In a debut mystery, a restaurant critic for The Washington Post assigns her alter ego, Chas Wheatley, to cover a gourmet festival in downtown Washington, D.C., where the untimely demise of a chef stirs up trouble. Reprint.
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Restaurant reviewing is a clandestine business
As the Washington Post's restaurant critic for the past 20 years, I've grown accustomed to using an assumed name, investigating everything I eat, stealing menus and keeping my opinions under wraps. Thus it was a short step to writing mysteries. In inventing Chas Wheatley, Washington Examiner restaurant critic who unexpectedly becomes a sleuth, I also created a platform for the juicy stories of the restaurant world (here populated by real and imagined chefs), the lore of cooking and the lure of journalism. It gave me the opportunity to enjoy the dishes of my dreams with no overcooking, excessive salting or clashing flavors. And I could at last shine a spotlight on the people behind those meals I've been critiquing all these years. Chas Wheatley, unlike me, has been a chef--and the former lover of a superstar chef who suddenly dies in the prime of his career. The police consider his demise a "natural", but Chas suspects murder, so she plies a food-fanatic detective with fritto misto to enlist his cooperation. Her world is filled with chefs, headwaiters, reporters and a grown daughter who'd rather have "just a salad." Even the (real) White House pastry chef plays a role in solving the murder. But this is more than a murder mystery. It's a murder mystery that explains why you shouldn't order clam fritters for lunch on Monday, how to handle a supercilious waiter and what you'll need to prepare your own risotto, fat-free potato salad or chocolate-hazelnut calzone.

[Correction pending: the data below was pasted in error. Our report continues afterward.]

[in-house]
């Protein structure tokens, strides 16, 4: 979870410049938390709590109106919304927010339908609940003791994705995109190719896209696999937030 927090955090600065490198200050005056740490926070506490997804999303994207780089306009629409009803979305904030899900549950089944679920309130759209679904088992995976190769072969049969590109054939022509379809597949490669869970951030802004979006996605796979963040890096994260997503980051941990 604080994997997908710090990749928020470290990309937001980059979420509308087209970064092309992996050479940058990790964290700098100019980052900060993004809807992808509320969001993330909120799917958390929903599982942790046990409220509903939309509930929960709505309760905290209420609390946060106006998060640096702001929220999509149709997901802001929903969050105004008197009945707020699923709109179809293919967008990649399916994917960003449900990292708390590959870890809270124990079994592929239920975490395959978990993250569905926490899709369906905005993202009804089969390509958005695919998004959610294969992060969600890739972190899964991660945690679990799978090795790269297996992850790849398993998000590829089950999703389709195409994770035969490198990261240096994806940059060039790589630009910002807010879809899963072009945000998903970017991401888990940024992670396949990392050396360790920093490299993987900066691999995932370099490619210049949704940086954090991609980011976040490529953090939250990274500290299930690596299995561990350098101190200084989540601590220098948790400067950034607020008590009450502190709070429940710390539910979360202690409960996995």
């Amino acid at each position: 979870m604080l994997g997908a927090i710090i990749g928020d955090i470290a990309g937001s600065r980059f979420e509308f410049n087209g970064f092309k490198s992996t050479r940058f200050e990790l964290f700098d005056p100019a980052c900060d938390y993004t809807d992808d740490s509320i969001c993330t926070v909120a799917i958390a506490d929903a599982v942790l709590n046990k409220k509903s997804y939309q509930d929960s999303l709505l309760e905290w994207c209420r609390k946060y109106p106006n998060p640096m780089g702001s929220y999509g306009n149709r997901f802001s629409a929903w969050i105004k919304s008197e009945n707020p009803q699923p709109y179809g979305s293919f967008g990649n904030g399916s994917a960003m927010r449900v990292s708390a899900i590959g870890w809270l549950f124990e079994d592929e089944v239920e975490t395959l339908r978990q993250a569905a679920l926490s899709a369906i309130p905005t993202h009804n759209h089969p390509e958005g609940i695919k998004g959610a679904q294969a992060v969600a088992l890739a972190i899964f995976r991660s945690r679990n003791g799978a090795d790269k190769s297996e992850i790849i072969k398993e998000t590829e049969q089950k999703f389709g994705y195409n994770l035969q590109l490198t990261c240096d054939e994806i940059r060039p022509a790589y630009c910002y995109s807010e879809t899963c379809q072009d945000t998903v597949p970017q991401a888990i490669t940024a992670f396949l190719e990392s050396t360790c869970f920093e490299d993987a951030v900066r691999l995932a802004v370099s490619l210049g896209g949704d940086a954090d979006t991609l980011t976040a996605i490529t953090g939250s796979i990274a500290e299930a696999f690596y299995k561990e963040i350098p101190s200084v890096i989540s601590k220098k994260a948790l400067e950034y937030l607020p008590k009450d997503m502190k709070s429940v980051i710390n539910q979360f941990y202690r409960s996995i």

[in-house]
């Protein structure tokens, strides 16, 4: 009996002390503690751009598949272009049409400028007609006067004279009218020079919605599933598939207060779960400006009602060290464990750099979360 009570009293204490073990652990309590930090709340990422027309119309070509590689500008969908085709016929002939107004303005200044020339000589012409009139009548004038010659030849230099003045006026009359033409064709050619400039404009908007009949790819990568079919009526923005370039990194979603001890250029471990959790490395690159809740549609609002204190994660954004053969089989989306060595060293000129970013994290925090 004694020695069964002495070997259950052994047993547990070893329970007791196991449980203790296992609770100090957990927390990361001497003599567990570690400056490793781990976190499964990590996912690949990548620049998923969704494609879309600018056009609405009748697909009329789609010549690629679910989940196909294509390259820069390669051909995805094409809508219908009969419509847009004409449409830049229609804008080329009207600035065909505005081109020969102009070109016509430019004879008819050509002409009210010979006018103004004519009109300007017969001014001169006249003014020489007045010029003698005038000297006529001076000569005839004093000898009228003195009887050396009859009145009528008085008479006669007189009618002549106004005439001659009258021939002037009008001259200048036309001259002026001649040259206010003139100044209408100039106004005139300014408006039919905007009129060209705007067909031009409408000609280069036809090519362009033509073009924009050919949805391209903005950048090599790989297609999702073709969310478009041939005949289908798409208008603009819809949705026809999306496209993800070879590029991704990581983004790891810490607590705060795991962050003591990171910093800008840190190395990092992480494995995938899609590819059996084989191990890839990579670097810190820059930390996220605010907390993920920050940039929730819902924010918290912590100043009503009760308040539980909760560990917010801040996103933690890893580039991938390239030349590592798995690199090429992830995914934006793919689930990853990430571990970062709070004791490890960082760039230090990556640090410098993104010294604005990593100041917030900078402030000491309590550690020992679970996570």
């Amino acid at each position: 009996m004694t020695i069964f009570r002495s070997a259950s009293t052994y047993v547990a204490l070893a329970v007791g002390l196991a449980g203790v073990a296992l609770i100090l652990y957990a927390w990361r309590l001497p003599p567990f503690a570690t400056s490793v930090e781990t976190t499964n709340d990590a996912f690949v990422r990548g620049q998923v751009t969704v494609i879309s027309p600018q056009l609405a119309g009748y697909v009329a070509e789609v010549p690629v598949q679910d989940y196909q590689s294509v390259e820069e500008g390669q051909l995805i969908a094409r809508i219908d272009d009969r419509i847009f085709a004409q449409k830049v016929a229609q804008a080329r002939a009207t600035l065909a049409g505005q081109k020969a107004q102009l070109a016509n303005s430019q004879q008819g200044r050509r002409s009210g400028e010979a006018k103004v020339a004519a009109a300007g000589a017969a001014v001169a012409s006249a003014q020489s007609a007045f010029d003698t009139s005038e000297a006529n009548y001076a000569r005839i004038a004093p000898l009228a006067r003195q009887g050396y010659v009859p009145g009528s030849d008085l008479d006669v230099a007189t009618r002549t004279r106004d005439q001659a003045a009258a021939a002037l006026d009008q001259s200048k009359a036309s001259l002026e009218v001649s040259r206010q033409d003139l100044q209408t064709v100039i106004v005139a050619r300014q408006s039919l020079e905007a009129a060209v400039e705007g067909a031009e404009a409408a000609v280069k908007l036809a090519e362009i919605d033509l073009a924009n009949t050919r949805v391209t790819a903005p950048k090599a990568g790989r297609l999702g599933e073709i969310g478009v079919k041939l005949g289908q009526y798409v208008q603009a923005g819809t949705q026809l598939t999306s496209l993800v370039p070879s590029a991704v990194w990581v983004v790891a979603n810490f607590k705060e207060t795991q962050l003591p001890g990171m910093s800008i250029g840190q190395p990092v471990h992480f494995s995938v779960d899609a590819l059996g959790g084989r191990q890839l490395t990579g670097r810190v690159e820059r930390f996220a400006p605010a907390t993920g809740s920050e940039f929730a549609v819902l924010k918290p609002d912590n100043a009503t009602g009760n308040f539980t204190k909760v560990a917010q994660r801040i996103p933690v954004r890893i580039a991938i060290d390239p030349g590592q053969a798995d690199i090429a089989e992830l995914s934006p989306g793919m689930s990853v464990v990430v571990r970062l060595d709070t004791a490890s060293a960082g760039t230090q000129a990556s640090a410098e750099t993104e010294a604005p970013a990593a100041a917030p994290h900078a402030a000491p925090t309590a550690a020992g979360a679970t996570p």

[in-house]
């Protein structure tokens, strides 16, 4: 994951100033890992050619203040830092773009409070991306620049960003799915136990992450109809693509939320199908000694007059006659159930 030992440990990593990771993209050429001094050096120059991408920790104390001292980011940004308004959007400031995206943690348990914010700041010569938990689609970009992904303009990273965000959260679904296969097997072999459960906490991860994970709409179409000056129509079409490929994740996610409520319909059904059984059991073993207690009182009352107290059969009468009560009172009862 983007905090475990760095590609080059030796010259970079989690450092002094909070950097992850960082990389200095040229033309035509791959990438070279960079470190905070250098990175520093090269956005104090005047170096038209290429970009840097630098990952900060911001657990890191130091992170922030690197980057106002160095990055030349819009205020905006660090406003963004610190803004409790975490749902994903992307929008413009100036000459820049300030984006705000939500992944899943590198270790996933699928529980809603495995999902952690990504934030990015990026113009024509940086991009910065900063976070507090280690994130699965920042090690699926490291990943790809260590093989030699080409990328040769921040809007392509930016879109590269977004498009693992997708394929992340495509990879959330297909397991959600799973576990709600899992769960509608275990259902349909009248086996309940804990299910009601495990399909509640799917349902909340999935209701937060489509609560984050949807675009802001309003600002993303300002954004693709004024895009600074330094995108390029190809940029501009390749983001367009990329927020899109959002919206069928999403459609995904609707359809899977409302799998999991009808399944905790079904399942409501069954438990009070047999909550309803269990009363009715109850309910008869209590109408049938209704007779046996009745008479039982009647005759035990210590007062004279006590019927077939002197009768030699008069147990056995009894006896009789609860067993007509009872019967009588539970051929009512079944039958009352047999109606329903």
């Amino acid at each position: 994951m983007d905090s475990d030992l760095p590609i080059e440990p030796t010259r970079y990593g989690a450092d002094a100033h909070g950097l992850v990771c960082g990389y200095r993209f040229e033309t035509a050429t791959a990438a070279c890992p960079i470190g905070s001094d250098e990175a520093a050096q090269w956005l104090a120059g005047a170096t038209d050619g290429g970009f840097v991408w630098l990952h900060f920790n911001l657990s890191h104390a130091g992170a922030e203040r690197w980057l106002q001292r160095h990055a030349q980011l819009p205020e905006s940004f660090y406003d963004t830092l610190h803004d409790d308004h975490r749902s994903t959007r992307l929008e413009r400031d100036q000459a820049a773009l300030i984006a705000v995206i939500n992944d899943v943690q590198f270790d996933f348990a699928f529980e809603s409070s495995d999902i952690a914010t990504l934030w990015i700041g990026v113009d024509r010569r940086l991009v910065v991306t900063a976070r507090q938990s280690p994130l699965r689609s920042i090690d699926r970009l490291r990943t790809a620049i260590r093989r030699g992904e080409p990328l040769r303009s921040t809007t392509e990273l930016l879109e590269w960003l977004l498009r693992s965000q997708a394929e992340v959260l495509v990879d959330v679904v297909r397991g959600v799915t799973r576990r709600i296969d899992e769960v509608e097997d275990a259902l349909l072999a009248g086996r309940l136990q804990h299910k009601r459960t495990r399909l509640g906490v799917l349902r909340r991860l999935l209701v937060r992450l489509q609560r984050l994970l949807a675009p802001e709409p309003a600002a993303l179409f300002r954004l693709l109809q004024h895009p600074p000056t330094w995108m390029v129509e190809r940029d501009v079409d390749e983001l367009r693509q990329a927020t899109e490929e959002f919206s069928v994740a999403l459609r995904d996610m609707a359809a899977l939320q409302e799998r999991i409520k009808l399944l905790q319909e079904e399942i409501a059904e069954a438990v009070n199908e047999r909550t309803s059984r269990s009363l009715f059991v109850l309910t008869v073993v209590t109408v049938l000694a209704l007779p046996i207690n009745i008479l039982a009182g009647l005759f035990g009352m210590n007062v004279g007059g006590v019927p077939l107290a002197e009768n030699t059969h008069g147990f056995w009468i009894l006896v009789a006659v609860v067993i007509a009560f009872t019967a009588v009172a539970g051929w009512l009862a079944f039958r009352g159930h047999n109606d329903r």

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Book Description HarperTorch, 1998. Mass Market Paperback. Book Condition: New. Bookseller Inventory # DADAX0061096253
Book Description HarperTorch, 1998. Book Condition: New. Brand New, Unread Copy in Perfect Condition. A+ Customer Service! Summary: Washington's finest French chef, Laurence Levain is dead, and all of D.C. thinks the culprit was too much foie gras--except Chas Wheatley, the city's most famous restaurant critic. Still carrying a torch for Levain after a romance they shared years before, she's convinced that his death was more than a simple case of too much cholesterol--it was a case of murder. Enlisting the aid of detective/gourmand Homer Jones, she launches an investigation and soon finds herself in more trouble than she bargained for. Bookseller Inventory # ABE_book_new_0061096253
Book Description HarperTorch, 1998. Mass Market Paperback. Book Condition: New. Bookseller Inventory # P110061096253
Book Description HarperTorch. MASS MARKET PAPERBACK. Book Condition: New. 0061096253 New Condition. Bookseller Inventory # NEW6.0018817